Greatest Film Scenes
and Moments

Sunrise (1927)


Written by Tim Dirks

Title Screen
Movie Title/Year and Scene Descriptions

Sunrise (1927)

In director F.W. Murnau's silent film classic - the winner of the first 'Best Picture' Academy Award for "Artistic Quality of Production":

  • impressionistic visuals of the camera work, including an impressive full-moon tracking shot
  • the erotic seduction scene under a full moon of a farmer (George O'Brien) who was first seen walking across a field and entering a misty swamp (where the trees parted to reveal a temptress) - he was greeted for a secret rendezvous by an awaiting wicked, black-clad seductress (Margaret Livingston) who suggested: "Sell your farm... come with me to the City"; she had plans to murder his young wife (Oscar-winning Janet Gaynor) ("Couldn't she get drowned?")
  • the tension in the attempted drowning/murder scene
  • the scene of the young couple's tram ride into the city
  • the romantic reconciliation sequences of their romantic day together in the city (as they kissed - the scenery changed behind them from traffic to a country scene), including the church scene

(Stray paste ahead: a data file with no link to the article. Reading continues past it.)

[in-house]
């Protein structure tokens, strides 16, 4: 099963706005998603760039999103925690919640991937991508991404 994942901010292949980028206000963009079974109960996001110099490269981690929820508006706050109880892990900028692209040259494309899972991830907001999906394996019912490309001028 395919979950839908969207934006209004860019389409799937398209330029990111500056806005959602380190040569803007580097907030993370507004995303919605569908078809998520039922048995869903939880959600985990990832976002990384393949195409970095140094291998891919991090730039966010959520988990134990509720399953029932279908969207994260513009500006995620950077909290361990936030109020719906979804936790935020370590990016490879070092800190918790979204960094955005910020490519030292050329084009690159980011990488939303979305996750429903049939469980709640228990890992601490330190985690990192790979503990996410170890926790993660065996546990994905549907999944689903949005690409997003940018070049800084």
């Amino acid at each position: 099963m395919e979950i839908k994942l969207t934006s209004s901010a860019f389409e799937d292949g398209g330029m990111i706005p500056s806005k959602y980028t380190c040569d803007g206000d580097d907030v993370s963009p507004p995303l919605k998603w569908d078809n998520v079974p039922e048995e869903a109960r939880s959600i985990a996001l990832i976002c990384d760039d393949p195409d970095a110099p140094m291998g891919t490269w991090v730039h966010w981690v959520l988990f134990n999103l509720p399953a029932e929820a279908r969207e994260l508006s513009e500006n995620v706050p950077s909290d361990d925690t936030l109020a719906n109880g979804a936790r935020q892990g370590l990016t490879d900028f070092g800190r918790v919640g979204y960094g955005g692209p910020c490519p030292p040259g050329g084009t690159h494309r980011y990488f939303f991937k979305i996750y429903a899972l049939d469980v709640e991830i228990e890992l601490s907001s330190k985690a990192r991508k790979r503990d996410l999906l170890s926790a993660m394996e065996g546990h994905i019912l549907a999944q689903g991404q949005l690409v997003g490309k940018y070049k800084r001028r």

• the loving reunion of the husband and presumed-drowned wife after she had been found alive, but unconscious; the husband was at his wife's bedside when she opened her eyes and turned her head on the pillow toward her husband. Their lips slowly drew together for a kiss, dissolving into the bright rays of an art-deco sun filling the screen
  • the word "Finis" floated upward to take the place of the sun as the music dramatically swelled


Greatest Scenes: Intro | What Makes a Great Scene? | Scenes: Quiz
Scenes: Film Titles A - H | Scenes: Film Titles I - R | Scenes: Film Titles S - Z